Managers and stats

The internet is not just for the younger generation. Football managers are learning to embrace it, as Jamie Rainbow found out

The League Managers Association have created a useful website for their members. One outstanding ­feature is a service for unemployed coaches, enabling them to display their CVs (or in the case of Ian Atkins, their ­autobiography) to any potential employers. Atkins’s playing and managerial career are reproduced in painstaking detail – although one wonders whether his time spent playing for Shrewsbury in the late 1970s will have much bearing on his ability to manage a football club successfully today. Nor are his credentials much enhanced by telling us that: “Holding off the challenge of some of the game’s best known faces, I secured the job of manager at Doncaster Rovers.”

If a chairman is thinking of sacking his manager and has no one else lined up, he would be advised to take a look at the alternatives; it should make him think twice about acting too hastily. Also, it would be a good idea not to take all the CVs at face value. For example, Roy Evans produces a masterpiece of concision with his personal resumé, merely stating: “Thirty-five years with Liverpool, during which time the club were the most successful in England and Europe, winning 30 major trophies.”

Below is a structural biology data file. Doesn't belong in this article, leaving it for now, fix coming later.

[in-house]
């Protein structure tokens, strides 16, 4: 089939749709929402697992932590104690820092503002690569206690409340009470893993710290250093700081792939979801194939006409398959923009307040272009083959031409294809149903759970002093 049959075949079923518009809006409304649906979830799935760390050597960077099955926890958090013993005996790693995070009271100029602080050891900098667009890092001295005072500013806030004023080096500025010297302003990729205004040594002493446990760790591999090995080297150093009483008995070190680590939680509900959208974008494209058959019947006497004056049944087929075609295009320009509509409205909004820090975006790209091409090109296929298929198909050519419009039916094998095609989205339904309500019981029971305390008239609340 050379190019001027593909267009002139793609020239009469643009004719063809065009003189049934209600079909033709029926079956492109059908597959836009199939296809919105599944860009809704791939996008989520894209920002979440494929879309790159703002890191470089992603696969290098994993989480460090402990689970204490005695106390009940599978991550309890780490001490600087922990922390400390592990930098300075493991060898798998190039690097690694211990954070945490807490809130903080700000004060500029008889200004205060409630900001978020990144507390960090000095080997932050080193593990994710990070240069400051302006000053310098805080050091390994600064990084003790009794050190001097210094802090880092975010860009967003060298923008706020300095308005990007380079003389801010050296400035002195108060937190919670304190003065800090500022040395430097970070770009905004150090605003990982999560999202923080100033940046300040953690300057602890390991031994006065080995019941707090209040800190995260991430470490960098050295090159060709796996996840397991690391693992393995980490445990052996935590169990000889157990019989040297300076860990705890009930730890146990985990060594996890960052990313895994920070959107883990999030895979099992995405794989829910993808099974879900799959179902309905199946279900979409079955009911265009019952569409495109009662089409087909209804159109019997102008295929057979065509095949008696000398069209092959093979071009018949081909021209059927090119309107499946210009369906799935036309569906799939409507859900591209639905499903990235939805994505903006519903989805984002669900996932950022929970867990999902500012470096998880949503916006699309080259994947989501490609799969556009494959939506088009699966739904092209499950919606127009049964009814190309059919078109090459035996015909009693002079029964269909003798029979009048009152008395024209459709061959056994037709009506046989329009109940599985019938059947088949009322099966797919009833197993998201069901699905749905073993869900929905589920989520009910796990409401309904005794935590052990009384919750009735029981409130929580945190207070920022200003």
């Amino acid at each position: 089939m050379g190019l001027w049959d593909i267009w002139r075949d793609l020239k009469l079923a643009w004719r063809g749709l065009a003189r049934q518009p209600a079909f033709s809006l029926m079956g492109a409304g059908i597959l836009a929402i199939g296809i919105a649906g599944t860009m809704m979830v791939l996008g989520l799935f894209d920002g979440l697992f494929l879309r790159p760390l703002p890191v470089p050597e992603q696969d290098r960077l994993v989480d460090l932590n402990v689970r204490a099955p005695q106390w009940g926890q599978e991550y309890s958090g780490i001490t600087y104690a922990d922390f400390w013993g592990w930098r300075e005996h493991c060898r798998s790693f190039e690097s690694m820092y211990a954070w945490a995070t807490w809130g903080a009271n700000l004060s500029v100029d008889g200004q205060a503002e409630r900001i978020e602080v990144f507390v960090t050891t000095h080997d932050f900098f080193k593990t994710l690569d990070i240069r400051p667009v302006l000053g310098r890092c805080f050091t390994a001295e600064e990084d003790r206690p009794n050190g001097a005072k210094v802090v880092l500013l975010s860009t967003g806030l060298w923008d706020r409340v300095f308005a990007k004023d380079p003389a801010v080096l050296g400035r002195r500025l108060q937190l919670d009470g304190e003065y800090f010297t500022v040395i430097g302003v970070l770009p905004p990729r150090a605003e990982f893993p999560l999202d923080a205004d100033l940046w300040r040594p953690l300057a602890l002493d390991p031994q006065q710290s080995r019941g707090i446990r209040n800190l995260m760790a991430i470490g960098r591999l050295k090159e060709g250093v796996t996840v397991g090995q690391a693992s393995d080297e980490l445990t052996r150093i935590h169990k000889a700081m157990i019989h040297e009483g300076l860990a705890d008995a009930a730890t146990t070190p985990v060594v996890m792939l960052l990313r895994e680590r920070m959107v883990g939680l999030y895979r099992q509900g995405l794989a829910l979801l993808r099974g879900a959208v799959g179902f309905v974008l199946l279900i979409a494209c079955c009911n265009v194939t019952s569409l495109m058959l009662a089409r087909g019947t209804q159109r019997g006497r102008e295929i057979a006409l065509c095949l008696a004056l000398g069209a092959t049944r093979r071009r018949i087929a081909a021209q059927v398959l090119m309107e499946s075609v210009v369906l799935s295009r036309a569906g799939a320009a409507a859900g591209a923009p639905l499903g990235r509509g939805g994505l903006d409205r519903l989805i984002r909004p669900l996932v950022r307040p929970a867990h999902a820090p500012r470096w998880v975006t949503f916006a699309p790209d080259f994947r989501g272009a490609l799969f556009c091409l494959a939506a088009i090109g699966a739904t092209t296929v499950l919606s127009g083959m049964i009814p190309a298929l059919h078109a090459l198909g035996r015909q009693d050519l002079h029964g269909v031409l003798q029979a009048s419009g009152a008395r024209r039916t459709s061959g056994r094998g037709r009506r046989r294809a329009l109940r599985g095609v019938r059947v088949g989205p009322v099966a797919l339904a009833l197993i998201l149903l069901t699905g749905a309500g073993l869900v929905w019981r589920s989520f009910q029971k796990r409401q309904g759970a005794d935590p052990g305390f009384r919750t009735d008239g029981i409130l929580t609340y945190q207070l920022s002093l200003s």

Conveniently, but understandably, Evans fails to mention that while he was in sole control at Anfield, the club won just the League Cup. But if you admire Evans’s economical use of the truth then you should take a look at Terry Fenwick’s CV – before the lawyers at Portsmouth do.

The LMA site carries a link to the OPTA pages , which, if reports are to believed, have become an invaluable aid to all managers. If that’s the case, then it may well explain why so many of them are currently out of work – some of the statistics just don’t add up.

For example, take West Ham. They are one of the lowest scorers in the Premiership, yet they have the highest percentage of shots on target. Does this mean they have the best, the worst or simply the unluckiest strikers? Similarly perplexing is the claim that Tot­tenham have made more tackles than any other Premiership side yet have won fewer tackles than anyone else – unless a phenomenally high proportion were made by David Ginola.

It’s a suitable conundrum perhaps for the Football Forty Per Cent website, so named because 40 per cent of the site’s content is football-related. Basically, it’s just a series of message boards where supporters get together to chat. Originally part of the Guardian’s online service, a breakaway group set up this site because no one was using the paper’s official bulletin boards. Among the subjects under discussion is: Who would you support if you couldn’t support your own team? There is no consensus on this one but the contributions are quite amusing. As one (presumably) sarcastic respondent notes: “If Man Utd ever became money-grabbing, traitorous, hateful, arrogant bastards I would have to choose another team.”

From WSC 156 February 2000. What was happening this month